by Moyoco Anno; adapted by Leah Ginsberg
published by Tokyopop; $9.99 US
Now that the series is winding down, things are happening rapidly again. The book opens with Shigeta getting the news that Takahashi is getting married. Fuku expects her to be shocked, but Shigeta is the calmest I’ve ever seen her in this series.
Takahashi’s faux-fiancee is the freaky one here. She hears “congratulations” and thinks “they’re plotting against me.” She refuses to leave, even when Takahashi tries to break up their non-existent relationship. Artistically, there’s a lot more shading and background in the early chapters of this volume, which grounds the characters as they try to act more responsibly.
There’s also a lot of playing with perceptions here. Fuku sets Shigeta up with a nice guy, who looks like a Buddha. Even though he’s considerate, successful, honest, Shigeta can’t get past his appearance. Fuku tells her the hard truth that the men they want — handsome, rich, nice guys — have better choices than them available to them. The women aren’t young, they aren’t successful, they have spotty histories, and they’re mean. And stupid, if you ask me, but that’s not part of Fuku’s list.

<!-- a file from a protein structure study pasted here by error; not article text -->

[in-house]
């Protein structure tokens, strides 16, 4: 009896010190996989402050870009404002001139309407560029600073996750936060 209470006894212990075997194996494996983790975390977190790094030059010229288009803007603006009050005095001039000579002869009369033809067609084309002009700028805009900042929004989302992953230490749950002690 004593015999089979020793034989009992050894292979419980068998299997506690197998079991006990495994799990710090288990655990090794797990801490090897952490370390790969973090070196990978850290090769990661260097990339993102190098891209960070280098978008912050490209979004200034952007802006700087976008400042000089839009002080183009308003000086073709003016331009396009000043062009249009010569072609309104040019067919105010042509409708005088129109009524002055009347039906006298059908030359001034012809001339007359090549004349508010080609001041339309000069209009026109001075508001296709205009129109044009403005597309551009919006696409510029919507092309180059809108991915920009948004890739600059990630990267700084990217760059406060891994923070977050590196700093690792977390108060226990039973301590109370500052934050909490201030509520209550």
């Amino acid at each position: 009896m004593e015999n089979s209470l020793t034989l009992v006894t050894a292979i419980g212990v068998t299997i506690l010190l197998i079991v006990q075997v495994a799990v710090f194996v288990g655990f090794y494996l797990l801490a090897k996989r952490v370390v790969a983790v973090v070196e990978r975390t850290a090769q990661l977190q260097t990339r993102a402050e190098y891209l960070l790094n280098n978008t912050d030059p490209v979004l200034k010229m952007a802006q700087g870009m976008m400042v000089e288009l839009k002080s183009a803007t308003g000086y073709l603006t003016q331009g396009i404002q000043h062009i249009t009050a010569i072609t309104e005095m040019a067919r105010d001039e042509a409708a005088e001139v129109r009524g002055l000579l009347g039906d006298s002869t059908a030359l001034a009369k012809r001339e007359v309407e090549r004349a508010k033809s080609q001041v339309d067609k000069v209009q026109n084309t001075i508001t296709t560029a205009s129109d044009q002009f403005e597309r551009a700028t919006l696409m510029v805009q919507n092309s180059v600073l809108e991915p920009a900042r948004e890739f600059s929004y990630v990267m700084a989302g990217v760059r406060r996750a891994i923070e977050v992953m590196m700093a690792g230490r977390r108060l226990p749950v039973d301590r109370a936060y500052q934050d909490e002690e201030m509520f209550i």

Still, that’s what makes them entertaining. There’s enjoyment in thinking “my life is/was bad, but at least it’s not THAT bad.” When Takahashi’s fiancee confronts Shigeta, we also see contrasting expectations, as the country girl thinks of Shigeta as “pretty, skinny, a hip downtown woman”. She doesn’t know Shigeta like the readers do, but it’s a good reminder that even someone disappointed with their own life might be envied by others.
Takahashi comes to get his fiancee, and because of the distance caused by his amnesia, Shigeta finds him attractive. There’s no better example of wanting only what you can’t have, and not wanting what you’ve got. She abused him for years, and he kept coming back. Now, he’s a different person, and only then does she want him. She equates love with pain — of uncertainty about how the other person feels, of wanting someone more than they want you — and she doesn’t understand that true love can be comfortable.
There’s also a supporting story in which Fuku and her friend (Shigeta’s former boss) are involved with the same younger man, a boy who takes everything for granted. I previously talked about book eight. This’ll be the last volume of the series I cover, so if you want spoilers about the ending, here’s another review.